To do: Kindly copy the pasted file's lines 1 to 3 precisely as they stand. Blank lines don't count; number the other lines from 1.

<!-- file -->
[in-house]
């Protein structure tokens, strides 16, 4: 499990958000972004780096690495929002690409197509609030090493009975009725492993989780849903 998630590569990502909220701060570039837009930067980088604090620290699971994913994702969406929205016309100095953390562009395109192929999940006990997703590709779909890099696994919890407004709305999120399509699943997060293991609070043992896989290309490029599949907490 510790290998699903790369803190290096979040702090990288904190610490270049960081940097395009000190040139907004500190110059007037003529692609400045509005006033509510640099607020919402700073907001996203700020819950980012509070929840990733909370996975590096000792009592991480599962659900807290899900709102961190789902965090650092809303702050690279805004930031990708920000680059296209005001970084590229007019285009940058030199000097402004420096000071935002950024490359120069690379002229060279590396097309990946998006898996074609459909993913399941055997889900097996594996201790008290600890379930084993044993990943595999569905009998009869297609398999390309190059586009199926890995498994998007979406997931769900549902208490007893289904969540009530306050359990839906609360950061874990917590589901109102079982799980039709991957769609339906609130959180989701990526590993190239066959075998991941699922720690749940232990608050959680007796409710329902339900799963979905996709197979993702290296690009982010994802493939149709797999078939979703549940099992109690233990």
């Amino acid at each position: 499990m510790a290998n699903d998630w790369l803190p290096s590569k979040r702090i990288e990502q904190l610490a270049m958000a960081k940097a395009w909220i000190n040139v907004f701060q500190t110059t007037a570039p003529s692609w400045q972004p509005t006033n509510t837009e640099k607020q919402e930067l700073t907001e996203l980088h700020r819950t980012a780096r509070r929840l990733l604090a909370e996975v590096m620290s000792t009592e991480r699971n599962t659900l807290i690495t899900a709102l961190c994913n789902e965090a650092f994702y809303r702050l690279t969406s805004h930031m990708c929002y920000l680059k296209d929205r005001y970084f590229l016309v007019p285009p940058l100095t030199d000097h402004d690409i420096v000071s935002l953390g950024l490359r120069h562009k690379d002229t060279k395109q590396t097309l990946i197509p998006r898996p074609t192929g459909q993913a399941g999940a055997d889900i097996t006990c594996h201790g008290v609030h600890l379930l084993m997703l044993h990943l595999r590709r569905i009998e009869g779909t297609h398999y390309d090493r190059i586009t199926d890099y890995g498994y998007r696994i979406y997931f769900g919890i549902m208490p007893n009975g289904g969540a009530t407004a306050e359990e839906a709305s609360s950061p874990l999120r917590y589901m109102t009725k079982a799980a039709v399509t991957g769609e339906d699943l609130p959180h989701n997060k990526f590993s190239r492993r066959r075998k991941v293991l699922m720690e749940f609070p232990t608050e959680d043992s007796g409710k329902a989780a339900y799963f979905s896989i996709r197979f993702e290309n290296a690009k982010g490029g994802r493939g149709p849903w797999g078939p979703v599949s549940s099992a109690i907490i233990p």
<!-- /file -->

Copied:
[in-house]
């Protein structure tokens, strides 16, 4: 499990958000972004780096690495929002690409197509609030090493009975009725492993989780849903 998630590569990502909220701060570039837009930067980088604090620290699971994913994702969406929205016309100095953390562009395109192929999940006990997703590709779909890099696994919890407004709305999120399509699943997060293991609070043992896989290309490029599949907490 510790290998699903790369803190290096979040702090990288904190610490270049960081940097395009000190040139907004500190110059007037003529692609400045509005006033509510640099607020919402700073907001996203700020819950980012509070929840990733909370996975590096000792009592991480599962659900807290899900709102961190789902965090650092809303702050690279805004930031990708920000680059296209005001970084590229007019285009940058030199000097402004420096000071935002950024490359120069690379002229060279590396097309990946998006898996074609459909993913399941055997889900097996594996201790008290600890379930084993044993990943595999569905009998009869297609398999390309190059586009199926890995498994998007979406997931769900549902208490007893289904969540009530306050359990839906609360950061874990917590589901109102079982799980039709991957769609339906609130959180989701990526590993190239066959075998991941699922720690749940232990608050959680007796409710329902339900799963979905996709197979993702290296690009982010994802493939149709797999078939979703549940099992109690233990």
């Amino acid at each position: 499990m510790a290998n699903d998630w790369l803190p290096s590569k979040r702090i990288e990502q904190l610490a270049m958000a960081k940097a395009w909220i000190n040139v907004f701060q500190t110059t007037a570039p003529s692609w400045q972004p509005t006033n509510t837009e640099k607020q919402e930067l700073t907001e996203l980088h700020r819950t980012a780096r509070r929840l990733l604090a909370e996975v590096m620290s000792t009592e991480r699971n599962t659900l807290i690495t899900a709102l961190c994913n789902e965090a650092f994702y809303r702050l690279t969406s805004h930031m990708c929002y920000l680059k296209d929205r005001y970084f590229l016309v007019p285009p940058l100095t030199d000097h402004d690409i420096v000071s935002l953390g950024l490359r120069h562009k690379d002229t060279k395109q590396t097309l990946i197509p998006r898996p074609t192929g459909q993913a399941g999940a055997d889900i097996t006990c594996h201790g008290v609030h600890l379930l084993m997703l044993h990943l595999r590709r569905i009998e009869g779909t297609h398999y390309d090493r190059i586009t199926d890099y890995g498994y998007r696994i979406y997931f769900g919890i549902m208490p007893n009975g289904g969540a009530t407004a306050e359990e839906a709305s609360s950061p874990l999120r917590y589901m109102t009725k079982a799980a039709v399509t991957g769609e339906d699943l609130p959180h989701n997060k990526f590993s190239r492993r066959r075998k991941v293991l699922m720690e749940f609070p232990t608050e959680d043992s007796g409710k329902a989780a339900y799963f979905s896989i996709r197979f993702e290309n290296a690009k982010g490029g994802r493939g149709p849903w797999g078939p979703v599949s549940s099992a109690i907490i233990p």